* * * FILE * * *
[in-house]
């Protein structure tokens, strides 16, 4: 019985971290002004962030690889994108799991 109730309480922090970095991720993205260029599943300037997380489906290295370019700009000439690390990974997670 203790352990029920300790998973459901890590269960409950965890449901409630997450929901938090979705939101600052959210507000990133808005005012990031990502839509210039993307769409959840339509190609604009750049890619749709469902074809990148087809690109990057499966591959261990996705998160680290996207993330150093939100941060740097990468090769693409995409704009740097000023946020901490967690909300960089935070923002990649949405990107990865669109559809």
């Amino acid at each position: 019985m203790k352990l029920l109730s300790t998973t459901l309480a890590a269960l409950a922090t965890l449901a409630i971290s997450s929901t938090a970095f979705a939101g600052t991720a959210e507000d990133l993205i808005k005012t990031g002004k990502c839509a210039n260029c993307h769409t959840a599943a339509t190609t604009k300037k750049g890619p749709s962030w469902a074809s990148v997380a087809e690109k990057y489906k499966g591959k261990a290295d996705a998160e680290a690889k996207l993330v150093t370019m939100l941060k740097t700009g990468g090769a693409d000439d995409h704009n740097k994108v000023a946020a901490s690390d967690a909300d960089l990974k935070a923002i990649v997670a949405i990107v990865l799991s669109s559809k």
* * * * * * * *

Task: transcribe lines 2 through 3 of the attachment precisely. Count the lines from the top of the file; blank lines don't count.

């Protein structure tokens, strides 16, 4: 019985971290002004962030690889994108799991 109730309480922090970095991720993205260029599943300037997380489906290295370019700009000439690390990974997670 203790352990029920300790998973459901890590269960409950965890449901409630997450929901938090979705939101600052959210507000990133808005005012990031990502839509210039993307769409959840339509190609604009750049890619749709469902074809990148087809690109990057499966591959261990996705998160680290996207993330150093939100941060740097990468090769693409995409704009740097000023946020901490967690909300960089935070923002990649949405990107990865669109559809």
């Amino acid at each position: 019985m203790k352990l029920l109730s300790t998973t459901l309480a890590a269960l409950a922090t965890l449901a409630i971290s997450s929901t938090a970095f979705a939101g600052t991720a959210e507000d990133l993205i808005k005012t990031g002004k990502c839509a210039n260029c993307h769409t959840a599943a339509t190609t604009k300037k750049g890619p749709s962030w469902a074809s990148v997380a087809e690109k990057y489906k499966g591959k261990a290295d996705a998160e680290a690889k996207l993330v150093t370019m939100l941060k740097t700009g990468g090769a693409d000439d995409h704009n740097k994108v000023a946020a901490s690390d967690a909300d960089l990974k935070a923002i990649v997670a949405i990107v990865l799991s669109s559809k």